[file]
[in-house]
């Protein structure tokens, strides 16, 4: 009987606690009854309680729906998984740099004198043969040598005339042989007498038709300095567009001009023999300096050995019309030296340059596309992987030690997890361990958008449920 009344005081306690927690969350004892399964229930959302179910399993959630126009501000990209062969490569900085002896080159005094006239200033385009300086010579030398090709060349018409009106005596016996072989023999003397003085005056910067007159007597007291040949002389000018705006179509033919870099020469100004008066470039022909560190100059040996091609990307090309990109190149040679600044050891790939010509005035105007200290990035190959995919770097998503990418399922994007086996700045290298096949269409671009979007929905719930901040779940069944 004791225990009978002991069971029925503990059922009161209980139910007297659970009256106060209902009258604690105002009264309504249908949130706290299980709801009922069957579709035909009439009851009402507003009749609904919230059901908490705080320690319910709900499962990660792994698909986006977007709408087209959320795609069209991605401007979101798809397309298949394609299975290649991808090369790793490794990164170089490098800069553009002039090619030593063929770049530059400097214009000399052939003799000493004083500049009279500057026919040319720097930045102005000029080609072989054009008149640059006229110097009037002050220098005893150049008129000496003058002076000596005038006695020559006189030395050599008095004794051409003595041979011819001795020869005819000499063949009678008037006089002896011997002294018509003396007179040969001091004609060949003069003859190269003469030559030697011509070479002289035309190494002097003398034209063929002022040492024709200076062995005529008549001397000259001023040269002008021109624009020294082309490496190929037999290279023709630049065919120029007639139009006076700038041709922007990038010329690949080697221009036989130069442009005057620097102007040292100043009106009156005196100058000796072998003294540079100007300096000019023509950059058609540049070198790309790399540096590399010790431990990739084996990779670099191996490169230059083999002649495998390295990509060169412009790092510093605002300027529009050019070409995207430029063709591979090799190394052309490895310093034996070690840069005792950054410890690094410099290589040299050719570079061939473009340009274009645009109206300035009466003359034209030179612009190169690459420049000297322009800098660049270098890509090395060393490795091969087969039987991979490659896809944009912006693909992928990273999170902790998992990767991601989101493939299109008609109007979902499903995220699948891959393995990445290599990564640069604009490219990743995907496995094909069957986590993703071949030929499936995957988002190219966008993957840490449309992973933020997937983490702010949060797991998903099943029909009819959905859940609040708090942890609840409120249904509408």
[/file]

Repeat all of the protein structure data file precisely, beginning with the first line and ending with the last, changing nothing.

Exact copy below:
[in-house]
């Protein structure tokens, strides 16, 4: 009987606690009854309680729906998984740099004198043969040598005339042989007498038709300095567009001009023999300096050995019309030296340059596309992987030690997890361990958008449920 009344005081306690927690969350004892399964229930959302179910399993959630126009501000990209062969490569900085002896080159005094006239200033385009300086010579030398090709060349018409009106005596016996072989023999003397003085005056910067007159007597007291040949002389000018705006179509033919870099020469100004008066470039022909560190100059040996091609990307090309990109190149040679600044050891790939010509005035105007200290990035190959995919770097998503990418399922994007086996700045290298096949269409671009979007929905719930901040779940069944 004791225990009978002991069971029925503990059922009161209980139910007297659970009256106060209902009258604690105002009264309504249908949130706290299980709801009922069957579709035909009439009851009402507003009749609904919230059901908490705080320690319910709900499962990660792994698909986006977007709408087209959320795609069209991605401007979101798809397309298949394609299975290649991808090369790793490794990164170089490098800069553009002039090619030593063929770049530059400097214009000399052939003799000493004083500049009279500057026919040319720097930045102005000029080609072989054009008149640059006229110097009037002050220098005893150049008129000496003058002076000596005038006695020559006189030395050599008095004794051409003595041979011819001795020869005819000499063949009678008037006089002896011997002294018509003396007179040969001091004609060949003069003859190269003469030559030697011509070479002289035309190494002097003398034209063929002022040492024709200076062995005529008549001397000259001023040269002008021109624009020294082309490496190929037999290279023709630049065919120029007639139009006076700038041709922007990038010329690949080697221009036989130069442009005057620097102007040292100043009106009156005196100058000796072998003294540079100007300096000019023509950059058609540049070198790309790399540096590399010790431990990739084996990779670099191996490169230059083999002649495998390295990509060169412009790092510093605002300027529009050019070409995207430029063709591979090799190394052309490895310093034996070690840069005792950054410890690094410099290589040299050719570079061939473009340009274009645009109206300035009466003359034209030179612009190169690459420049000297322009800098660049270098890509090395060393490795091969087969039987991979490659896809944009912006693909992928990273999170902790998992990767991601989101493939299109008609109007979902499903995220699948891959393995990445290599990564640069604009490219990743995907496995094909069957986590993703071949030929499936995957988002190219966008993957840490449309992973933020997937983490702010949060797991998903099943029909009819959905859940609040708090942890609840409120249904509408």